I feel sorry for IGA supermarkets because much as one wants to shop there it is simply too expensive to do so.
Before coming down to Melbourne we lived in a Brisbane suburb that had only one supermarket. It belonged to Coles and I’ve never been so frustrated by a supermarket store as I was by this one.
It was a well known fact in New Farm that prices at this Coles were high. Without competition there was no incentive to win over customers. Items were often out of stock or out of date.
So when we heard that an IGA store was going to open in the vicinity of Coles, the locals were quite excited about the prospect. The IGA opened with a fanfare. Our local member was there to launch the whole thing and I looked forward to shopping there.
I went to the IGA store a few times because I was keen to support it. However, it turned out that the ordinary grocery lines at IGA were more expensive than those at that infernal Coles, so, instead, I chose to travel a long distance once a week to do my main shopping elsewhere. The result of all this was that the local Coles supermarket lost out on my business as did the new IGA store. I was so fed up with the whole thing that I was prepared to give up on the district.
Much as IGA ads on TV promise that their prices are competitive, I have visited several of them and they can’t beat the two bigger chains .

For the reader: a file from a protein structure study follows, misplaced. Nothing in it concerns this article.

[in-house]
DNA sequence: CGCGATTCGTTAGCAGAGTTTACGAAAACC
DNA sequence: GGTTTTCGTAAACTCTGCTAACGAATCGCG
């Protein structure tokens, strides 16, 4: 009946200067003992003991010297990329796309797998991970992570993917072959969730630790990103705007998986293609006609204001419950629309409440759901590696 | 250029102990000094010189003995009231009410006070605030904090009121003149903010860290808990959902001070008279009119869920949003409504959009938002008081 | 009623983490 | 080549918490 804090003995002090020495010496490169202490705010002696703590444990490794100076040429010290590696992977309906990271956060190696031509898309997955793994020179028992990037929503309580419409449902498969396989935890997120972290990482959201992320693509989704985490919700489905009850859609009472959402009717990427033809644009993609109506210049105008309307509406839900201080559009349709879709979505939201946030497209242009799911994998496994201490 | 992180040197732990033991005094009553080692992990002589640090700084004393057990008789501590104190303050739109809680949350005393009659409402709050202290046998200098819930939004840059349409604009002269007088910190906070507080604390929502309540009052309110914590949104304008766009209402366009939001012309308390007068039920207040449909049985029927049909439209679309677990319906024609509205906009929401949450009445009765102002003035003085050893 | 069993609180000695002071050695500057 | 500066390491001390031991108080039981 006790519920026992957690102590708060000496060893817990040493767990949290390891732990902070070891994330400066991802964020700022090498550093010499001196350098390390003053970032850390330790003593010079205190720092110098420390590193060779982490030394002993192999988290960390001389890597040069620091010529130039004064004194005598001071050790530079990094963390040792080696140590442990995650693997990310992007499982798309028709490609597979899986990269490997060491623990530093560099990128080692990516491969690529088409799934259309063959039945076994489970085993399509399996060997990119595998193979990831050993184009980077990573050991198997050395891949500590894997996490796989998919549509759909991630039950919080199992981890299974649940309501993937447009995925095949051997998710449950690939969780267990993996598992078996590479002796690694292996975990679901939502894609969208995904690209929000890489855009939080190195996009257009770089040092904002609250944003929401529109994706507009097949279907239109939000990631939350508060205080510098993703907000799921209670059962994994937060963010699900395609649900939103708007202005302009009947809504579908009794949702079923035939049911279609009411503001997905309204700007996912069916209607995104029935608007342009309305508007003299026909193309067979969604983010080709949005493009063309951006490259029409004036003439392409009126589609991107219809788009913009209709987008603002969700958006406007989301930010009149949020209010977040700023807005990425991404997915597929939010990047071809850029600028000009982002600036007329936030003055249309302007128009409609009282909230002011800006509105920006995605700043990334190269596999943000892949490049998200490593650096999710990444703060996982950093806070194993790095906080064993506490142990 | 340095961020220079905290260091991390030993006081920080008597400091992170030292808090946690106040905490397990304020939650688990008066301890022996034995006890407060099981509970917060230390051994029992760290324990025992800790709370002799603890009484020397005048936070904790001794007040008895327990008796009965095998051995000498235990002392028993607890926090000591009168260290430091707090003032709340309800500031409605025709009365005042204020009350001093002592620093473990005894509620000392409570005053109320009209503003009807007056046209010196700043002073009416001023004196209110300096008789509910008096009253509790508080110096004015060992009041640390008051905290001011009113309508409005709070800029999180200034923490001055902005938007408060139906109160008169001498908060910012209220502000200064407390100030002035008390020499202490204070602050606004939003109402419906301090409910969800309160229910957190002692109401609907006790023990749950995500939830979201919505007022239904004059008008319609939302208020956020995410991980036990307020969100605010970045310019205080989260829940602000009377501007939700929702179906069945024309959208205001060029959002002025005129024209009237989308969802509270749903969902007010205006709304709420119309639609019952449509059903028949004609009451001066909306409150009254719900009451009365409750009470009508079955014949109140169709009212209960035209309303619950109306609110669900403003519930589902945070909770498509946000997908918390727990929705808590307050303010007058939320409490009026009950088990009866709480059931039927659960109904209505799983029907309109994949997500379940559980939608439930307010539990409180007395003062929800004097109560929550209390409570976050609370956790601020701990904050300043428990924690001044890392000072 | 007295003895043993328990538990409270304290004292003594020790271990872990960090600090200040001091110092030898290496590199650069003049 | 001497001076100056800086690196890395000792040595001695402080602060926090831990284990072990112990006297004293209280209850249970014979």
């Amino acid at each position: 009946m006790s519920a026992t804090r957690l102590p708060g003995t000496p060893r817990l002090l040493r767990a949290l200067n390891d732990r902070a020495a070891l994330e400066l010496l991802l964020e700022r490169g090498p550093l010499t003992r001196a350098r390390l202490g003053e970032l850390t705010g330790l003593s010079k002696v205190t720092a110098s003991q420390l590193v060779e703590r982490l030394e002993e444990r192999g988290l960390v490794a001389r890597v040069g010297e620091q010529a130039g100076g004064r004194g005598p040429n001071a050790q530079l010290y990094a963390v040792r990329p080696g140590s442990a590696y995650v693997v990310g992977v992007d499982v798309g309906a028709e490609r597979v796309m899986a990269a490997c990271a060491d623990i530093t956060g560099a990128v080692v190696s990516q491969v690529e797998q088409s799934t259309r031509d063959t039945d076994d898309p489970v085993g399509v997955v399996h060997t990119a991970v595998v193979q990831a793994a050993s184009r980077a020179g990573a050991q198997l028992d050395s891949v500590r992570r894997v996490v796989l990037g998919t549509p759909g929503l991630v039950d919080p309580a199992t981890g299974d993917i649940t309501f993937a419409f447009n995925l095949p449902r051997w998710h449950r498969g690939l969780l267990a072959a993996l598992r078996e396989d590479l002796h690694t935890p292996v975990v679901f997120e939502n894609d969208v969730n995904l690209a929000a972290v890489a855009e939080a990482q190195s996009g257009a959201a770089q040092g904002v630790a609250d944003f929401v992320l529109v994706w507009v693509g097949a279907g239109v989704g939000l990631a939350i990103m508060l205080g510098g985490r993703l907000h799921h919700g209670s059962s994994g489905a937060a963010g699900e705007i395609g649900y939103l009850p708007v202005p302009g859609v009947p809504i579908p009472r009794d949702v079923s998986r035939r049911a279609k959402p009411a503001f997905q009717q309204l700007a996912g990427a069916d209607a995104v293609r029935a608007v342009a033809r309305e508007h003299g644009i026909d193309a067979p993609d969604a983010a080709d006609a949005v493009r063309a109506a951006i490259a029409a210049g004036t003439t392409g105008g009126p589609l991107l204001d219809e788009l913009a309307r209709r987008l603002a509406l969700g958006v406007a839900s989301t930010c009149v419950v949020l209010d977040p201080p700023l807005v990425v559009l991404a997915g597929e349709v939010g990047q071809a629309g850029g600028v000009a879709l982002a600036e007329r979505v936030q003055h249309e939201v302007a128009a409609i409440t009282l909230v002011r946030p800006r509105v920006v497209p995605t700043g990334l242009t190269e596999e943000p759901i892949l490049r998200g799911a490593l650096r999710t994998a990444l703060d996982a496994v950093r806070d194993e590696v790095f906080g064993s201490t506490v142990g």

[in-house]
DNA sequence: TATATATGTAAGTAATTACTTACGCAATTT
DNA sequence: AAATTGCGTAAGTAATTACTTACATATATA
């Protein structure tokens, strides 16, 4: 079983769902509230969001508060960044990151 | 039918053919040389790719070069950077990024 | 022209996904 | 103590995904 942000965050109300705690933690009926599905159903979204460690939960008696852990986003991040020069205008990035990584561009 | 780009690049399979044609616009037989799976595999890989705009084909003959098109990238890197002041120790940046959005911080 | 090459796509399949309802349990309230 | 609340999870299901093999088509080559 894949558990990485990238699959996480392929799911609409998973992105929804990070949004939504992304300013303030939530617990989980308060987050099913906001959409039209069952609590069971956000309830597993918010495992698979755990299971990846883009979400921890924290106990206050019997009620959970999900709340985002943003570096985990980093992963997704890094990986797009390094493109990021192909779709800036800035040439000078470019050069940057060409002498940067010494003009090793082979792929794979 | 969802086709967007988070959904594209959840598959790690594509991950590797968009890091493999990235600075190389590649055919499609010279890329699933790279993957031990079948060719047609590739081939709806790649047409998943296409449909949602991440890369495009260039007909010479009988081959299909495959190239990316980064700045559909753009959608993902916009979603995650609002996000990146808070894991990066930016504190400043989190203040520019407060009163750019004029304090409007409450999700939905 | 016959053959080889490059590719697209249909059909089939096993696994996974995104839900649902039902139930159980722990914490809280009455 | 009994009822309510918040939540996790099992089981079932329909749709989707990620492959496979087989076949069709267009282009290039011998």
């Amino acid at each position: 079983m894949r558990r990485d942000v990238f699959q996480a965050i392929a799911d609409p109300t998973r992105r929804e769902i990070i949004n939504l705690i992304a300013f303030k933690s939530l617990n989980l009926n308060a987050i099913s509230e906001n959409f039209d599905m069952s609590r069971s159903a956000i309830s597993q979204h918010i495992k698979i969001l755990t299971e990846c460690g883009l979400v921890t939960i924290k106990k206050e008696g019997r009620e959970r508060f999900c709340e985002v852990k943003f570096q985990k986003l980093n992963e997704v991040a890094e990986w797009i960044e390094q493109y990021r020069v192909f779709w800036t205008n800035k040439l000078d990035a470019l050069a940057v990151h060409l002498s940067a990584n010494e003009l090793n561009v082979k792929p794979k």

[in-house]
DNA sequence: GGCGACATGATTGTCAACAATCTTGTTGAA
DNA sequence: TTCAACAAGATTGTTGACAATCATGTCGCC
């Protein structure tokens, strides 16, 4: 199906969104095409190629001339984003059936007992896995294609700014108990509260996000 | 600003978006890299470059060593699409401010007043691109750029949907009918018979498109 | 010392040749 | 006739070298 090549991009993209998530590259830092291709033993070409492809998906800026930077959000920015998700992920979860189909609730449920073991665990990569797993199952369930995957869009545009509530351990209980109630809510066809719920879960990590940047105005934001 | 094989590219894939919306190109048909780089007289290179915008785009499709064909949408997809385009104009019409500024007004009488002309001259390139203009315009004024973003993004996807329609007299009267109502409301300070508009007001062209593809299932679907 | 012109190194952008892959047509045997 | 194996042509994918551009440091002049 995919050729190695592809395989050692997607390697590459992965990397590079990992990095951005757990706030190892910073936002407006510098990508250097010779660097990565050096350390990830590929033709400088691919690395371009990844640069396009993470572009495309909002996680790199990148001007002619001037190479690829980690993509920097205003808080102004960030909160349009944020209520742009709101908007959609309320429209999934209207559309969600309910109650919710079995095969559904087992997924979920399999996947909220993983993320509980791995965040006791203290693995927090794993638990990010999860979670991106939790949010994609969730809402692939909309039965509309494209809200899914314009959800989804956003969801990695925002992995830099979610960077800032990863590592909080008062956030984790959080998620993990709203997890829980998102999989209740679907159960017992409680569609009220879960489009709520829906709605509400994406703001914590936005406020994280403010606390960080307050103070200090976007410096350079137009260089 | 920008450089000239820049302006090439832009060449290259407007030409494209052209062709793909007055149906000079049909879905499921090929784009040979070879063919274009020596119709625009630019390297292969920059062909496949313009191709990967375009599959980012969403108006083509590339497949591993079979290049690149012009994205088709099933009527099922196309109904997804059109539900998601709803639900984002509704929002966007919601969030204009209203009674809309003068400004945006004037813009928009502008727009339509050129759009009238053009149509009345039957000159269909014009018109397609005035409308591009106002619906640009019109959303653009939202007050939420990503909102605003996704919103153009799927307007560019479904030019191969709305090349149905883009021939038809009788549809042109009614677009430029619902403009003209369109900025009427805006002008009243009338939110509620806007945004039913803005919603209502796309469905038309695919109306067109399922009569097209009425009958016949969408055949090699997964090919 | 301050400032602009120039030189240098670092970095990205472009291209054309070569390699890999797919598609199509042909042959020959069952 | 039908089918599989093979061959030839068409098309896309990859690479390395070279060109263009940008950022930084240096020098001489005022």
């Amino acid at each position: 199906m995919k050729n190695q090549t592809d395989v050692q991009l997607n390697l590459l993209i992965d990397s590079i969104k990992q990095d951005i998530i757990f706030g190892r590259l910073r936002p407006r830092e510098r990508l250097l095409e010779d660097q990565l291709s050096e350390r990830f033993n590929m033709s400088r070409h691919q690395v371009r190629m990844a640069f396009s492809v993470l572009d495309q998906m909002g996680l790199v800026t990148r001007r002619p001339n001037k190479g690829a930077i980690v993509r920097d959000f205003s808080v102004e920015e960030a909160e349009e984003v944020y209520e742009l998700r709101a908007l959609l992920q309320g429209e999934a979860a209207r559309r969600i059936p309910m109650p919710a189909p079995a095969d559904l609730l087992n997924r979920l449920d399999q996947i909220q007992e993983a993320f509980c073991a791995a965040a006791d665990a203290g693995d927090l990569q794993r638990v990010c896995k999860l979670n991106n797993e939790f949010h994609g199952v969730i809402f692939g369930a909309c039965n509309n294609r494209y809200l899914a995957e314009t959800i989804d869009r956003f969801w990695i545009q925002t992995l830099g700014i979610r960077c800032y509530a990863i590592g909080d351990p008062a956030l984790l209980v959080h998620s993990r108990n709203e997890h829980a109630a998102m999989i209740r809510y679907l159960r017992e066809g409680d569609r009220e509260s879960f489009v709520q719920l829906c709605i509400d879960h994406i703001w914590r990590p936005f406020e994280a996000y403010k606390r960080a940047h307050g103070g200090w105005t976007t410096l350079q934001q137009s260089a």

Apparently, according to the ACCC report which I rubbished (…just a little) yesterday, Metcash, which supplies the IGA stores is responsible for charging each individual IGA store too high a wholesale price for its goods. Apparently it can’t match Woolworths’ and Coles’ wholesale prices
Now, even though the ACCC cannot do anything about the problem of Metcash, at least it has explained why IGA prices are much higher than those at Woolworths and Coles. Of course, this leaves the consumer in as bad a position as before. To understand why IGA is expensive may be beneficial, but when it comes to the hip pocket nerve, one goes for value.
As the ACCC says, we need more competition, but how can we have that when the population of Australia is so small that it does not attract the major large enterprises such as Wal-Mart? Having enjoyed shopping at several Wal-Marts in the U.S I think it would be wonderful if this chain came Downunder. Then Coles and Woolworths would have to confront real competition.